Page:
Who are the primary targets for Tenant Buyouts?


Law Offices of Justin C. Brasch, Resources, Who are the primary targets for tenant buyoutsIf you live in New York City, you’ve heard of, or perhaps even been part of, a tenant buyout. A tenant buyout situation exists when a landlord offers a tenant a cash payment to move out of their rent-stabilized or rent-controlled apartment. The motivations behind these offers usually have to do with the landlord trying to empty the unit so they can redevelop the property or lease the unit to someone else who would not be subject to rent-stabilized or rent-controlled pricing. In either situation, the landlord would be able to charge much more, exceeding the cost of buying out the original tenant and making a bigger profit.

If you are lucky enough to lease a rent-stabilized or rent-controlled unit, you are protected from large increases in rent. You also have the right to remain in the unit, enjoying rent-regulated pricing, for as long as you like, so long as you pay your rent on time and don’t violate any other terms of your lease. It’s a very nice situation, especially in high-priced locations like NYC. Rent-regulated units make it possible for many to live in the City.

While some tenants welcome buyout offers, others want nothing to do with them. Where you fall depends on your personal situation. Still, you may be wondering who is a target for a buyout offer and if you may be one of them.

Contact Brasch Legal for help with buyouts

If you need assistance with a buyout, contact Brasch Legal. We have worked in the field of landlord-tenant law for over 20 years and bring years of experience negotiating buyouts. We have helped many tenants get substantially higher amounts in buyouts. Just call (212) 267-2500 or email [email protected] for assistance with your buyout.

Typical targets for buyout offers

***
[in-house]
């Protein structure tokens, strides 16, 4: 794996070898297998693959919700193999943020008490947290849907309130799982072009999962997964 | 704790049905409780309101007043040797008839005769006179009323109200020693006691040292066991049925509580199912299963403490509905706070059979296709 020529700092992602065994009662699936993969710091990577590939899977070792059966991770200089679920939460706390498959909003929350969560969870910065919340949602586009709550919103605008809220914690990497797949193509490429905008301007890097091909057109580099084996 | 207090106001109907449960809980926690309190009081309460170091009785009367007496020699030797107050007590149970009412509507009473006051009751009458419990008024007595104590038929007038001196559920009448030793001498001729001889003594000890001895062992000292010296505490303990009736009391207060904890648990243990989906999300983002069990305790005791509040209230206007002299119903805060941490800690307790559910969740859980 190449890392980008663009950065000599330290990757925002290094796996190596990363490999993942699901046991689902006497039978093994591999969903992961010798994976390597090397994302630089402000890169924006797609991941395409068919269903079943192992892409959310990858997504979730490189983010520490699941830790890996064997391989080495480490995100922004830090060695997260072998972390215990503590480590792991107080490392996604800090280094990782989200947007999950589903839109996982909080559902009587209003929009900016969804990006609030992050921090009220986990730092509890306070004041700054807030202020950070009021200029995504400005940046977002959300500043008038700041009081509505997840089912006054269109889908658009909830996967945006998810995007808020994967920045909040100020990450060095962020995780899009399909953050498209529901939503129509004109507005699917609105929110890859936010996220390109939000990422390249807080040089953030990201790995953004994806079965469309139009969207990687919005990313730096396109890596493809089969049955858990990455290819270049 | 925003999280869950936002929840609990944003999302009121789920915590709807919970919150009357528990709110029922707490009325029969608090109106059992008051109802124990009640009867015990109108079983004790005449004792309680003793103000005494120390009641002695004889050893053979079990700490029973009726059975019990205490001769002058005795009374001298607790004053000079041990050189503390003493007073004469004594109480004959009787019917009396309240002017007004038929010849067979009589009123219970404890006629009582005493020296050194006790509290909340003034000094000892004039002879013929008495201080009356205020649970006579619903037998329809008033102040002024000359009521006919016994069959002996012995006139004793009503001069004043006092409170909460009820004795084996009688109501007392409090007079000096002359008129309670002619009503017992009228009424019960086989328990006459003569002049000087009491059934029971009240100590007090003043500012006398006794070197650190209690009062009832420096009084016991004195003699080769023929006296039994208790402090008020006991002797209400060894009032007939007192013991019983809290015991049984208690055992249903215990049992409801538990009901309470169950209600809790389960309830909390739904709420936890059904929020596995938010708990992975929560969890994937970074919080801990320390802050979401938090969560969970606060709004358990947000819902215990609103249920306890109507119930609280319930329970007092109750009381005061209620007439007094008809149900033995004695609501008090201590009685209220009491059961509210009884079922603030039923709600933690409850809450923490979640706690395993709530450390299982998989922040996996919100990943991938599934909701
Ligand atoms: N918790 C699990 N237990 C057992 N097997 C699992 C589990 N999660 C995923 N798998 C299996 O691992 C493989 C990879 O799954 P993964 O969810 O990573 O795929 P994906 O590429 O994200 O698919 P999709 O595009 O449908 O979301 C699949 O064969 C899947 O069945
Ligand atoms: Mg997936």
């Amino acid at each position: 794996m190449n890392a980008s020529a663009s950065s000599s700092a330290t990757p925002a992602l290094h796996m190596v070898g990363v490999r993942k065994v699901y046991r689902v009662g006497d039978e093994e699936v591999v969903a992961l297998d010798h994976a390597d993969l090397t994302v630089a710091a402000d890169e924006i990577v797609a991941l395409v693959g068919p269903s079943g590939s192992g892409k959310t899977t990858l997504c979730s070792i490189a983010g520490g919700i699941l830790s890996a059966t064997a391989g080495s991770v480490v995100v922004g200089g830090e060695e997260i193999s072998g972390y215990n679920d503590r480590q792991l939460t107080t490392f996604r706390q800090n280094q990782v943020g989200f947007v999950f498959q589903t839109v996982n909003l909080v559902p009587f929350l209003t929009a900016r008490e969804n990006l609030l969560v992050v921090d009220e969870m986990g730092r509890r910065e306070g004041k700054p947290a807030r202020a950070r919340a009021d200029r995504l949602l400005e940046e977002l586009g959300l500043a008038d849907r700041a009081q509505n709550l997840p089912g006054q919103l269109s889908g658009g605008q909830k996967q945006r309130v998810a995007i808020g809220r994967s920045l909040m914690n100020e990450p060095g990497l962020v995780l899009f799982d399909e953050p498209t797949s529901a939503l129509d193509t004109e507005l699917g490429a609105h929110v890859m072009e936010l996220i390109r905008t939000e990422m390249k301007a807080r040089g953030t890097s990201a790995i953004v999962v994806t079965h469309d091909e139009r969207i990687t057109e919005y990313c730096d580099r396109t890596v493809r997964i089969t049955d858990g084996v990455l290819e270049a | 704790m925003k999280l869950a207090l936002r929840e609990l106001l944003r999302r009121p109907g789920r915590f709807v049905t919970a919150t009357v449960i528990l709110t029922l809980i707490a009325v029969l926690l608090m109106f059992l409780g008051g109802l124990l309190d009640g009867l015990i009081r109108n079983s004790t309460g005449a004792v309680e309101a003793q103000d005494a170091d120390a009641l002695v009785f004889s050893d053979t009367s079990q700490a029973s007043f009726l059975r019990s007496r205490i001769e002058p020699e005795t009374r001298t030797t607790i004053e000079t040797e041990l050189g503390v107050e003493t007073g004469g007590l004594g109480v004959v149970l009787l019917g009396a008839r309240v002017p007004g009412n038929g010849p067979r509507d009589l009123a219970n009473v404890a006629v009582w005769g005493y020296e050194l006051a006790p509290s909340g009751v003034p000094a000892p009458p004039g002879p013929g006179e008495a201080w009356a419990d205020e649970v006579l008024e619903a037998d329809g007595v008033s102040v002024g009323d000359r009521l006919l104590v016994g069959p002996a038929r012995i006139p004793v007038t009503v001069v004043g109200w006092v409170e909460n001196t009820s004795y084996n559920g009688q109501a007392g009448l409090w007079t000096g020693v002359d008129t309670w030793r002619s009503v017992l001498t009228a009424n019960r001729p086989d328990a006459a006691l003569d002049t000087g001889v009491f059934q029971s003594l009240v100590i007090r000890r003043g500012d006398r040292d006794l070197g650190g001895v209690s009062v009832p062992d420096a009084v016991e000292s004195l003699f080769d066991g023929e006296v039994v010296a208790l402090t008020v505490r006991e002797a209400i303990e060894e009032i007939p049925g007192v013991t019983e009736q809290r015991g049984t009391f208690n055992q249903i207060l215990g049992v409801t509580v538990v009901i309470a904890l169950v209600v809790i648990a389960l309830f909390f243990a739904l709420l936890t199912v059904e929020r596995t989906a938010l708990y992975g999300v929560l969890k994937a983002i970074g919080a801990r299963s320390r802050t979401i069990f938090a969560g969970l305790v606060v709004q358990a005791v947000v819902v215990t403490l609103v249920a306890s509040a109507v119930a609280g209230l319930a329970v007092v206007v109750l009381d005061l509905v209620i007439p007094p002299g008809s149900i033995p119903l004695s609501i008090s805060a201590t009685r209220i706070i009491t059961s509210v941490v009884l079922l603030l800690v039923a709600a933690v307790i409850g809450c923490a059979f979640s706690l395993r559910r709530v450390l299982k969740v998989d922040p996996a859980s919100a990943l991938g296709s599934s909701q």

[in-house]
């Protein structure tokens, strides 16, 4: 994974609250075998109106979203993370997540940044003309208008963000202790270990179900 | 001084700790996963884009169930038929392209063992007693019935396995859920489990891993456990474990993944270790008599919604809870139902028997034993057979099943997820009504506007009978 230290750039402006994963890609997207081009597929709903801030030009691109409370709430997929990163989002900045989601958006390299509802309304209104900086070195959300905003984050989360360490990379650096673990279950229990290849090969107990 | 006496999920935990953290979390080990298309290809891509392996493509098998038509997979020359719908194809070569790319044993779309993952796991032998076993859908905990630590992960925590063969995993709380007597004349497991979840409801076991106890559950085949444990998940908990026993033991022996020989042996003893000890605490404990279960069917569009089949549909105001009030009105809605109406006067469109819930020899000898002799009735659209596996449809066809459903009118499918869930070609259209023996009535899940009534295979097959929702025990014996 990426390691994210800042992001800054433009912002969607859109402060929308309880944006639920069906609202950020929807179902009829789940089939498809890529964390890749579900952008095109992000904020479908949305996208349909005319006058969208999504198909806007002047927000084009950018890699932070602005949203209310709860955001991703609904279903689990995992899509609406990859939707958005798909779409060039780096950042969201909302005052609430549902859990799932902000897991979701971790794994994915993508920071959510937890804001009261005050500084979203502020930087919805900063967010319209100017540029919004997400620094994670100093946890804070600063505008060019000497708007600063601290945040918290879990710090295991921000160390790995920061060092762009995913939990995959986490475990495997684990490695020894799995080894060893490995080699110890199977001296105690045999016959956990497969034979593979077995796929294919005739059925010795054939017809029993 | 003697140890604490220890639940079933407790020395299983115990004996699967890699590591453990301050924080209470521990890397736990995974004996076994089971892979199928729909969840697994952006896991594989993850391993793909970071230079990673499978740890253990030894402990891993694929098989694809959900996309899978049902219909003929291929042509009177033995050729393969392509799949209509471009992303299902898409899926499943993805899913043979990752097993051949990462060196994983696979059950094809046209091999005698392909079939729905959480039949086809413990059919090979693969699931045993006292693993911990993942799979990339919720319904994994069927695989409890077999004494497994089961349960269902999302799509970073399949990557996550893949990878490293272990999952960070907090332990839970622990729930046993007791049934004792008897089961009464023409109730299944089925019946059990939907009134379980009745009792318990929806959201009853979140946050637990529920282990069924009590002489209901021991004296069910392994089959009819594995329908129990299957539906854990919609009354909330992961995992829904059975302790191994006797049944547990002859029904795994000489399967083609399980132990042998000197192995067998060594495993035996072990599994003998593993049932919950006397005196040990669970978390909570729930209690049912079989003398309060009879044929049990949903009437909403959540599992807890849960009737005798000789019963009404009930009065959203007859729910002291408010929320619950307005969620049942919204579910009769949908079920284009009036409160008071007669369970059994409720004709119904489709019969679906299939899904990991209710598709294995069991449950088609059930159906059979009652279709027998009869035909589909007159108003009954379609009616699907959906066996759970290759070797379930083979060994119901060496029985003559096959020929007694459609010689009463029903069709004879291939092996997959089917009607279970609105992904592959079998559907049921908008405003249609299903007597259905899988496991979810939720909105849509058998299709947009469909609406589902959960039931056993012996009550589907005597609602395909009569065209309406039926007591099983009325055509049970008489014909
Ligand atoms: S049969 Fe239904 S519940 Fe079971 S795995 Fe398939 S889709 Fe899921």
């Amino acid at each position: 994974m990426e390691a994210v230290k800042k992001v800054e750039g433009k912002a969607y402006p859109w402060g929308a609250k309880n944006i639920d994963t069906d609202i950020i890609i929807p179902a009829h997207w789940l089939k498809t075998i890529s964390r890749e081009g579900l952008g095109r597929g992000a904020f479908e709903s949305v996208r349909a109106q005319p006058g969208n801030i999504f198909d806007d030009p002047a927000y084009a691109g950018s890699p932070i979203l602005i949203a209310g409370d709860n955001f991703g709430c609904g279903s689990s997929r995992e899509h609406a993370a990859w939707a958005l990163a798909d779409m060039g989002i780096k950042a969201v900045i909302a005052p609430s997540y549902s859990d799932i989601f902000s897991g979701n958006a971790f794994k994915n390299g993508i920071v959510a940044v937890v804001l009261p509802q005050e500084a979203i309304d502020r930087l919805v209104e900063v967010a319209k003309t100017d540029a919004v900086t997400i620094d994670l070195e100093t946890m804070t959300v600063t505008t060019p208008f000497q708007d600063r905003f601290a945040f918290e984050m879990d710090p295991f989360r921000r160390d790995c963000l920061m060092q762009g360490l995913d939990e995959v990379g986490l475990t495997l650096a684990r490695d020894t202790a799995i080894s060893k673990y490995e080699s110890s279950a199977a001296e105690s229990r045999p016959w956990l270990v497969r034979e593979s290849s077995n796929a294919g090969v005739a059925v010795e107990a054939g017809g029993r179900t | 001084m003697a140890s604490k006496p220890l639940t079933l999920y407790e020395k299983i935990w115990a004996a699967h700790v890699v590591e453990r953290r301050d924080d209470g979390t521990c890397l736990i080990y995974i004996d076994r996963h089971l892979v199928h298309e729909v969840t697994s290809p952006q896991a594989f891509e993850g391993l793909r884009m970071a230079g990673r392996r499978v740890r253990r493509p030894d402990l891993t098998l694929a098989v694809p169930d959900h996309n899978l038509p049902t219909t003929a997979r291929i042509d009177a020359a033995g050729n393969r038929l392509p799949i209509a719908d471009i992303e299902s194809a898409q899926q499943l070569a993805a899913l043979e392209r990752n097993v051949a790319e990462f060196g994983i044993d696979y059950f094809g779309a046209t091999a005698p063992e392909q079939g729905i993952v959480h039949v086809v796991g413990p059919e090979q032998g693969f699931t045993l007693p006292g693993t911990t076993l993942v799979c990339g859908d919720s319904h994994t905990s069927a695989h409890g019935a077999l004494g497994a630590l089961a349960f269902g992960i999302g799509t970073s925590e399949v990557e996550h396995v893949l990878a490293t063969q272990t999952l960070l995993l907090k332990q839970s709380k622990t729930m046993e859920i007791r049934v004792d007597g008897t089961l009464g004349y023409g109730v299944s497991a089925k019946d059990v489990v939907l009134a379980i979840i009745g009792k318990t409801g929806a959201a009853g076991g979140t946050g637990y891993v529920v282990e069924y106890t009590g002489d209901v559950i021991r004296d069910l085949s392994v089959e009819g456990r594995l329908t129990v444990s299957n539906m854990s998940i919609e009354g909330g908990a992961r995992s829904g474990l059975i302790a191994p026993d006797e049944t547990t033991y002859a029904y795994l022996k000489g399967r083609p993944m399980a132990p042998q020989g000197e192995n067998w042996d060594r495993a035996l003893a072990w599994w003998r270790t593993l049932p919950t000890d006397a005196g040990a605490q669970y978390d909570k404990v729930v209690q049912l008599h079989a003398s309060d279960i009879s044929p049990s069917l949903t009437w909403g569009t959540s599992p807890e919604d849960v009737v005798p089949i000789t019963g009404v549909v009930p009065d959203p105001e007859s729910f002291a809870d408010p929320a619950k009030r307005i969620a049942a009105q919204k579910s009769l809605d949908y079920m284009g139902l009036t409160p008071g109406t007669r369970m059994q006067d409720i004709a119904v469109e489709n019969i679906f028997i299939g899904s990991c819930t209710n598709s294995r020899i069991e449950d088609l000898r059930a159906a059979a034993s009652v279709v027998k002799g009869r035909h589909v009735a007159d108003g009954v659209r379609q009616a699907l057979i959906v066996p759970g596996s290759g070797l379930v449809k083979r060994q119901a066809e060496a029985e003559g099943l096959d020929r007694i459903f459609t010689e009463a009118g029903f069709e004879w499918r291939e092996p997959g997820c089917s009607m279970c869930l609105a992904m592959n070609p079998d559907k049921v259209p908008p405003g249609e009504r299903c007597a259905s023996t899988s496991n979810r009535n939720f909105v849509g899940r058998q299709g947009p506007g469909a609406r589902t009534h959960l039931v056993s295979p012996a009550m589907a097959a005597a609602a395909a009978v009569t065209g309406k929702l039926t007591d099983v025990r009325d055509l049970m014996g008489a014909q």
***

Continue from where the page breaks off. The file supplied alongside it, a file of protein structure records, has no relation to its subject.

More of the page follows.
While anyone in a rent-stabilized or rent-controlled unit is a target for a buyout, there are some situations that make buyout offers more likely:

  • Neighborhood redevelopment. Neighborhoods that have suddenly become fashionable are great targets for buyouts. As these areas become more attractive to real estate developers and high paying tenants, landlords with rent-regulated units see a chance to get in on the action and either sell their properties to developers or redevelop the property themselves. However, they need to get rid of the current tenants, which is where the buyout comes in.
  • An uptick in the local real estate market. Similarly, a booming real estate market can also prompt buyouts. Landlords want to have units available when renters are willing to pay high prices. That’s one reason buyouts have surged lately, as the market has recovered from the financial crises of 2008 and 2009.
  • Minority Tenants. It’s not at all unusual for landlords to target minorities, seniors, or immigrants with buyout offers. Many of these landlords believe that they can coerce or persuade such tenants into taking the offer, even if it’s not in their best interest. Such tenants are also more likely to believe the landlord if they say the unit is no longer rent-regulated after making small improvements. They are also the least likely to seek legal help, making the landlord’s job even easier.